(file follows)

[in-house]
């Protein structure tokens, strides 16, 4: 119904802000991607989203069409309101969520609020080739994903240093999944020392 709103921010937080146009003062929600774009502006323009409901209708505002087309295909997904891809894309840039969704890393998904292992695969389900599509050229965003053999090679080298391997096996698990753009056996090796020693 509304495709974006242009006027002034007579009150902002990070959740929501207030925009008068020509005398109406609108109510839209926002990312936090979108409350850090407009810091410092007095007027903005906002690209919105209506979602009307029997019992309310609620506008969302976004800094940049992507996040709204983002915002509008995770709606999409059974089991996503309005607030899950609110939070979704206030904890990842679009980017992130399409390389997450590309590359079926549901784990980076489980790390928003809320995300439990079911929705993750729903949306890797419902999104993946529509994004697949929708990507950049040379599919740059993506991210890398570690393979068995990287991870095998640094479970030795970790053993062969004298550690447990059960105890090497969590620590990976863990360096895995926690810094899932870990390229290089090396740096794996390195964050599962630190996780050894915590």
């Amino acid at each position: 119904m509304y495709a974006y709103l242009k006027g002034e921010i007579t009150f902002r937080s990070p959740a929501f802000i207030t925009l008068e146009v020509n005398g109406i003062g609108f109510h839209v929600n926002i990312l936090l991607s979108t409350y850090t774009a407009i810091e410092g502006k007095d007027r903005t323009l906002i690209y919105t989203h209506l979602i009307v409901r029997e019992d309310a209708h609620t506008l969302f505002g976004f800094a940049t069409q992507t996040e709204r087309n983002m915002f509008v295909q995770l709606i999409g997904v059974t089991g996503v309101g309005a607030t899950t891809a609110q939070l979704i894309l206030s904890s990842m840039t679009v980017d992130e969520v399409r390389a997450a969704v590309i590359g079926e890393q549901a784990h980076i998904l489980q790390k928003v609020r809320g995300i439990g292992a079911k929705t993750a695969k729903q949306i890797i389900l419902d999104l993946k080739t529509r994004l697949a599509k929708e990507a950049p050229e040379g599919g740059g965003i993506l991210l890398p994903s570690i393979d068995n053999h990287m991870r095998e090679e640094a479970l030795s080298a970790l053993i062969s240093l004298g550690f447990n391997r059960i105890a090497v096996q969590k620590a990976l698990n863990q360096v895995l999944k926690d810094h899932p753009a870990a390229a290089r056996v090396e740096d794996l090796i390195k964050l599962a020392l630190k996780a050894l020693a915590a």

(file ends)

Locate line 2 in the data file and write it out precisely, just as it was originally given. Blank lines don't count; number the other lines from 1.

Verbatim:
């Protein structure tokens, strides 16, 4: 119904802000991607989203069409309101969520609020080739994903240093999944020392 709103921010937080146009003062929600774009502006323009409901209708505002087309295909997904891809894309840039969704890393998904292992695969389900599509050229965003053999090679080298391997096996698990753009056996090796020693 509304495709974006242009006027002034007579009150902002990070959740929501207030925009008068020509005398109406609108109510839209926002990312936090979108409350850090407009810091410092007095007027903005906002690209919105209506979602009307029997019992309310609620506008969302976004800094940049992507996040709204983002915002509008995770709606999409059974089991996503309005607030899950609110939070979704206030904890990842679009980017992130399409390389997450590309590359079926549901784990980076489980790390928003809320995300439990079911929705993750729903949306890797419902999104993946529509994004697949929708990507950049040379599919740059993506991210890398570690393979068995990287991870095998640094479970030795970790053993062969004298550690447990059960105890090497969590620590990976863990360096895995926690810094899932870990390229290089090396740096794996390195964050599962630190996780050894915590």